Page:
Assessing Impact

posted by Collin Canright on December 19, 2016 - 2:12pm

As the year quickly comes to a close, news this week takes a step back to assess the impact of APIs on the financial sector, more emerging insurance trends, and FinTech’s impact on the underbanked and unbanked populations in the U.S. and abroad. We also learned that consumers are waking up to digital banking options, but contrary to the push towards digital everything, people still like cash and plastic cards over mobile wallets. Take a look at these insights and more in this week’s FinTech Rising round-up.

Top 5 Insurtech Trends for 2017
Big data will help insurance companies tailor policies based on consumer needs and expectations, new devices will be introduced to administer insurance services, and there will be more collaborations between InsurTech firms and traditional insurance agencies. These trends and more are broken down in The Financial Brand

U.S. consumers won’t change payment habits
Consumers know about digital payment options, but they aren’t going to switch over to digital payments until the digital options are safer and more seamless than good old debit and credit cards, writes Jim Marous for The Financial Brand. The 2016 North America Consumer Digital Survey, which gathered opinions from more than 4,000 smartphone users in the U.S. and Canada, found that consumers anticipate an increase of mobile wallets, but cash and plastic cards are perfectly fine for their basic needs.

The complex impact of FinTech and legacy systems on banking
While some say the legacy systems banks cling to are the biggest threat to banking, the lack of consensus in the FinTech sector is hindering further FinTech growth, according to Susan Visser’s piece for IBM Banking and Financial Markets Industries blog. From the legacy solutions that can’t meet future demands to resources spent maintaining those outdated systems, it’s clear that traditional banking has a lot of growing to do.

APIs: Delivering the connected ecosystem
The wave of APIs entering the financial services sector brings with it many questions. Who will own the customer relationship? What are the regulator challenges? And how do these third-party APIs create tools to improve customer relationships? The 2016 Capco whitepaper assesses the current state of APIs.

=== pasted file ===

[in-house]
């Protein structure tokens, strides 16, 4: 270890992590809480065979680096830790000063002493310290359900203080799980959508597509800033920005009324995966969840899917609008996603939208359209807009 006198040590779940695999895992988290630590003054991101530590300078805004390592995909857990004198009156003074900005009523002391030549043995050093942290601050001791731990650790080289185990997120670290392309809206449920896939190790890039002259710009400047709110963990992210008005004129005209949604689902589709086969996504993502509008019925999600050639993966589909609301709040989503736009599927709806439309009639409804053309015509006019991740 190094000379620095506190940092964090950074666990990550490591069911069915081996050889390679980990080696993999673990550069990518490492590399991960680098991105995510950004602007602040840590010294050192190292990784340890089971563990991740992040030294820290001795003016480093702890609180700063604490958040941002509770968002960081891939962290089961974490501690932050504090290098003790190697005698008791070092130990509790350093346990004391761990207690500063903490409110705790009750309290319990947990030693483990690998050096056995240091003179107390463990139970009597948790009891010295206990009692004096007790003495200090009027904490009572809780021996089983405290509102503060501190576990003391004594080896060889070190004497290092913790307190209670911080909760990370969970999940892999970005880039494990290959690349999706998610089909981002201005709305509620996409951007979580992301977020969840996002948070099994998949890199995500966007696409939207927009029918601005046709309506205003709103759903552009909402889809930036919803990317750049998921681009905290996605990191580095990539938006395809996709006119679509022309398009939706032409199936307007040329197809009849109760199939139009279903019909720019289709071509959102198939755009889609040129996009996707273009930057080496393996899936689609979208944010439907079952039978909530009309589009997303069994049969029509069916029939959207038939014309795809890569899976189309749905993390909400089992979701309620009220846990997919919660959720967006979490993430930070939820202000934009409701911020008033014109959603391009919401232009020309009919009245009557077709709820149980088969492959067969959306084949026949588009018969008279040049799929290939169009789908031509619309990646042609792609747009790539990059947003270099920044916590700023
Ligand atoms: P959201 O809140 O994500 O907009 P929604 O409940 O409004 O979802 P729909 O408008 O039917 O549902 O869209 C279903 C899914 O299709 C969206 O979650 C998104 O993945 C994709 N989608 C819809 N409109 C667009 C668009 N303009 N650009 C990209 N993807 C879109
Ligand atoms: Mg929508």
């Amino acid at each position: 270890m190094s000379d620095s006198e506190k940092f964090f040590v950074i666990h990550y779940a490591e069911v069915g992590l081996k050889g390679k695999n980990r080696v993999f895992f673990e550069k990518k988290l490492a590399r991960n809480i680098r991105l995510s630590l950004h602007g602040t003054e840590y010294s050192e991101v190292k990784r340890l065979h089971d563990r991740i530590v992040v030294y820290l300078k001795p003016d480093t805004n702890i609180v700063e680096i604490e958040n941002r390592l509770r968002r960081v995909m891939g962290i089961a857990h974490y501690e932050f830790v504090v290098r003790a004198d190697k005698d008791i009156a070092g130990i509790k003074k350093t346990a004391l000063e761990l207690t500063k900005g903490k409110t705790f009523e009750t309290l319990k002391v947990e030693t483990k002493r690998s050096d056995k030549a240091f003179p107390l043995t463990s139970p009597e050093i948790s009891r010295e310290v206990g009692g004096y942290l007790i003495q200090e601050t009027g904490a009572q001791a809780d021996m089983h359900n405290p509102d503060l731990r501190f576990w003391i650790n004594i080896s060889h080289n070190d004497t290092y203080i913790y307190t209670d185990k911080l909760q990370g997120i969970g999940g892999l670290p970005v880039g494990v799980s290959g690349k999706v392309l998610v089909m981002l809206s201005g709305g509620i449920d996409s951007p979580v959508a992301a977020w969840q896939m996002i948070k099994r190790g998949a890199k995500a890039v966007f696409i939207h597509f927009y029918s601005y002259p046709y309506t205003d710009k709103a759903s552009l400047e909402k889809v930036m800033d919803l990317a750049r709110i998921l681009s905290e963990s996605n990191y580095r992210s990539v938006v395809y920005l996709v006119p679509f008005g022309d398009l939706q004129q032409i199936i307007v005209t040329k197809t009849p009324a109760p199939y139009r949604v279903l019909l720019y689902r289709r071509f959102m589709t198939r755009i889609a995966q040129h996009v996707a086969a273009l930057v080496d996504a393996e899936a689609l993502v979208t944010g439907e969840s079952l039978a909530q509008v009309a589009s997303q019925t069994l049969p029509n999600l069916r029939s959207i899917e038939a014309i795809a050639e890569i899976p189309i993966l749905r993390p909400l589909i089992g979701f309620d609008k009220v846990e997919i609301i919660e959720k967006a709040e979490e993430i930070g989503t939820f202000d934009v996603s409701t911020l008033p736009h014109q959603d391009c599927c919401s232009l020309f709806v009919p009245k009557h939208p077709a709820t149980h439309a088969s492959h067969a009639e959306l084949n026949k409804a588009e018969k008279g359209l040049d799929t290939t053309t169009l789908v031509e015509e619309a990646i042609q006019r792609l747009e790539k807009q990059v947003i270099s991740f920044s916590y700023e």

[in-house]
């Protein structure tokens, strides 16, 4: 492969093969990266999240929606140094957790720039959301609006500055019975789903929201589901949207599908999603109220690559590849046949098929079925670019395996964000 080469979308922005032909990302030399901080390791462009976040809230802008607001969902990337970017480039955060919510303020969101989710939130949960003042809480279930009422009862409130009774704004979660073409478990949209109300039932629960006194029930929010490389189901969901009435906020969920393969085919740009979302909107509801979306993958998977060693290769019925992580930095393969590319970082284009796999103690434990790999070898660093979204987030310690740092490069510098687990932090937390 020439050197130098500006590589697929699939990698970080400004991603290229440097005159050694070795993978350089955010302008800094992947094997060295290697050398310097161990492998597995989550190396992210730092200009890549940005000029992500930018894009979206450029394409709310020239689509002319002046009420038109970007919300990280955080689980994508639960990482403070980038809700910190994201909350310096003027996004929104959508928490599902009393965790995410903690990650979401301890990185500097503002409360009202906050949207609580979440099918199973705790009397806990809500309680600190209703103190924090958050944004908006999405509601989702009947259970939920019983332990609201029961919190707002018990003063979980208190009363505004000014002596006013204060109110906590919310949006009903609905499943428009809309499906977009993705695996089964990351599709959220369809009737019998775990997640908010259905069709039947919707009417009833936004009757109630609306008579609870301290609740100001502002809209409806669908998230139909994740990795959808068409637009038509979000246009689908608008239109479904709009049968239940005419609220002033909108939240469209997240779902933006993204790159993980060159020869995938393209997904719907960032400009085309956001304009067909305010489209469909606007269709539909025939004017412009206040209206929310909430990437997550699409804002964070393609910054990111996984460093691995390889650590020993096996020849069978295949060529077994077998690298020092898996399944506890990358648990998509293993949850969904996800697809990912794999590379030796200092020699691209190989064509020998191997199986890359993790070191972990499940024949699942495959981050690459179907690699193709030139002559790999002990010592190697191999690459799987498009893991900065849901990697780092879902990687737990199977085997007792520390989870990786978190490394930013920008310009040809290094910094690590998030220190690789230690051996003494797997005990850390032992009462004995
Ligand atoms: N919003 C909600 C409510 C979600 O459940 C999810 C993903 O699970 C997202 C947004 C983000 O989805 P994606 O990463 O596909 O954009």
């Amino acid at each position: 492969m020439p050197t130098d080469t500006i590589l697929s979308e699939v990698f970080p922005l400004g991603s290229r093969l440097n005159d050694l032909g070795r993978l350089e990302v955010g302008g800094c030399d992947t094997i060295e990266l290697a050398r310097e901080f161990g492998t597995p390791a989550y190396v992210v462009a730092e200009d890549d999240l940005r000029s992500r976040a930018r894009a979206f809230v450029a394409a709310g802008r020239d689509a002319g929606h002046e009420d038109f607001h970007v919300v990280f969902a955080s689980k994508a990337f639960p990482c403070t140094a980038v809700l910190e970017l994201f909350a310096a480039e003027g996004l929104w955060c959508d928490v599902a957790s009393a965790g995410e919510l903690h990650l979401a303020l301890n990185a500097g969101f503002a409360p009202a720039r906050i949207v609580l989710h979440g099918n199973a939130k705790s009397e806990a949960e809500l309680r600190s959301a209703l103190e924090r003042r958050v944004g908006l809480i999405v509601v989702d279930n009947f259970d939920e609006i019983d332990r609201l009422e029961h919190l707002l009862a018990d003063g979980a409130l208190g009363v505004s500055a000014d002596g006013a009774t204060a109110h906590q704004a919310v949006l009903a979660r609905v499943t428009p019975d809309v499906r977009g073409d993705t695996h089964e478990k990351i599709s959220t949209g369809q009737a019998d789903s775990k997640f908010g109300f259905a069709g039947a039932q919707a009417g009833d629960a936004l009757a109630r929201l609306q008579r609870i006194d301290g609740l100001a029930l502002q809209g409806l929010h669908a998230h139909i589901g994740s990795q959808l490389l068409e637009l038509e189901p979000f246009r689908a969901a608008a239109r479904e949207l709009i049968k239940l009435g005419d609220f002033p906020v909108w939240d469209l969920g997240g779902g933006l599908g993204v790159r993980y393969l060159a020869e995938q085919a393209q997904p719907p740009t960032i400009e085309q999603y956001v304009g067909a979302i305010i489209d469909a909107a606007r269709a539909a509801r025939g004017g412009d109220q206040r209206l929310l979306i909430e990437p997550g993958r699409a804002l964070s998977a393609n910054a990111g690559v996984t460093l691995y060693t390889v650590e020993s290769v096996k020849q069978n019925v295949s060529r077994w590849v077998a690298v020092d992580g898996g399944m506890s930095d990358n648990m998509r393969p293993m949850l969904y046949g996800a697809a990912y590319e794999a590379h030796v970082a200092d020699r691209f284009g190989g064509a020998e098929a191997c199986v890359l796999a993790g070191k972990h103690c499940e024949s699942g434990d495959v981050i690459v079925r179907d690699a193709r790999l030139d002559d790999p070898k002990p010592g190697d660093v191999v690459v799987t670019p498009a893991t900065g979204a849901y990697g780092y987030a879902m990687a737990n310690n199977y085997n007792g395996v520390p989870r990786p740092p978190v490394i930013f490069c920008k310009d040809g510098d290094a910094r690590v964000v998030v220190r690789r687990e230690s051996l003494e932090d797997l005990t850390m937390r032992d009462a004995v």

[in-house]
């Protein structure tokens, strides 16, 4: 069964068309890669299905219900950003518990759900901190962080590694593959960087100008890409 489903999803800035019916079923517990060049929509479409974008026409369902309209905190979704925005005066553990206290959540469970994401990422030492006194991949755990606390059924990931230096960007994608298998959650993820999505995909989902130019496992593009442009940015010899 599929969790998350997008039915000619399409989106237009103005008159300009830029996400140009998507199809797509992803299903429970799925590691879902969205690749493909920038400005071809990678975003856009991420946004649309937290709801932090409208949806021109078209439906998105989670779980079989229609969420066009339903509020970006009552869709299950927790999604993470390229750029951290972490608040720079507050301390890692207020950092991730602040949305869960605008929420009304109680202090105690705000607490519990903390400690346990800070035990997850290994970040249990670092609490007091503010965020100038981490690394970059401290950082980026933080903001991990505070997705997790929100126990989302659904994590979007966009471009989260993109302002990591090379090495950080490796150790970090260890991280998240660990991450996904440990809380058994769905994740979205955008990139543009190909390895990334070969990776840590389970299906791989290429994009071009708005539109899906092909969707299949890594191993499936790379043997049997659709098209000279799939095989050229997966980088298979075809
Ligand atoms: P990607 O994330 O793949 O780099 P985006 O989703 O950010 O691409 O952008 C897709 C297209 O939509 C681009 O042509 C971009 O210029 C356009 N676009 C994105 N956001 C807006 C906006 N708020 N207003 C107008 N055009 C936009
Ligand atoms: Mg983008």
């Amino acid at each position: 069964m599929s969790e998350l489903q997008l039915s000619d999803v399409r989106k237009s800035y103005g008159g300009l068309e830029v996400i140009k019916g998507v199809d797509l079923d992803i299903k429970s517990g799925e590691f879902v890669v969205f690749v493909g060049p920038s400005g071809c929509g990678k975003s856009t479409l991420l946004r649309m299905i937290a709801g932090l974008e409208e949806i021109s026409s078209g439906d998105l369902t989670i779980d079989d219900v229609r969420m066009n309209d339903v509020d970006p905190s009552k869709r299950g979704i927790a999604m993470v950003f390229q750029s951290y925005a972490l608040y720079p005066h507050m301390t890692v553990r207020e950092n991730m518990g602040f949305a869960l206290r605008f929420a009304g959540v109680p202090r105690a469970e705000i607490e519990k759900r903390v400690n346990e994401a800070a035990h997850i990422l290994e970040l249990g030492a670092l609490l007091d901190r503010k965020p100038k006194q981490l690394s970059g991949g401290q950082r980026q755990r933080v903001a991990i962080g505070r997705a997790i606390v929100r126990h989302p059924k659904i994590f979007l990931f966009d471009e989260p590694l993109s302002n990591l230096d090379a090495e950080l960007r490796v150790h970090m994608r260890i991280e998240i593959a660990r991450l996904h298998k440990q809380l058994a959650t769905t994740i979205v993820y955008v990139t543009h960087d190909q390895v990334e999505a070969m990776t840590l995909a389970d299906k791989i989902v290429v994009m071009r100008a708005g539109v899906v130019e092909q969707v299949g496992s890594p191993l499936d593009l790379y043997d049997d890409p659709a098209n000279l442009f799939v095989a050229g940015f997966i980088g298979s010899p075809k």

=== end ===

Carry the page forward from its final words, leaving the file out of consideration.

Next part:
Dial M for Money: Can mobile banking lift people out of poverty?
After using M-PESA, a banking service operated through mobile phones, women-led families with access to a large number of agents set aside 22 percent more in savings between 2008 and 2014. And they bought 18.5 percent more basic goods. This NPR report examines how mobile banking in Kenya helped improve finance management for some of the nation’s poorest citizens.

Is Fintech Small Banks' Equalizer in Fight with Big Rivals?
Small banks aren’t likely to bankroll pricey innovation incubators like their larger competitors, but they are more nimble and willing to partner with FinTech firms and develop rival products for their customers, giving them a competitive advantage over large banks, writes Bryan Yurcan for American Banker.

Taking a chance on the unbanked
A FDIC annual survey on the underbanked and unbanked found that 7 percent of Americans didn’t have access to banking services in 2015. While banks look at this market as merely risky business, FinTech firms see an opportunity to target users outside of their typical demographic. The use of FinTech products, Chris Tremont asserts in his Finxtech post, could provide more options for individuals who have otherwise been overlooked.


Blockchain is dead, long live the blockchain
Despite the discussions surrounding blockchain’s demise, it’s too early to rule out the potential for blockchain adoption, writes Chris Skinner for The Finanser blog. “We saw this with the internet (a boom and bust and boom); mobile (it’s only for yuppies but now I can’t live without one); and the PC (who needs a computer in the home?). We’ll see this with blockchain and, like those previous technologies, it will fulfill the Bill Gates quote of overestimating the speed and underestimating the impact this technology will have.”

Making the bitcoin blockchain more like Ethereum 2.0
The RSK Federation, a group of more than 25 major companies operating in bitcoin, is leading the charge to make bitcoin able to support decentralized applications like Ethereum currently does. The group officially launched in August, and its primary goal is to build a smart-contract layer on top of bitcoin to support more applications, according to Bitcoin XYZ.

A16z, USV Invest $10 million in blockchain token trading firm
Andreessen Horowitz, Boost VC, Union Square Ventures and other undisclosed backers are using alternative assets like bitcoin to invest, according to Coindesk. Carlson-Wee explained, “I think these tokens are very important. They directly monetize the open-source founders and founding teams at a protocol level. We’ve already seen many founders of blockchain networks get rich based on their creation.”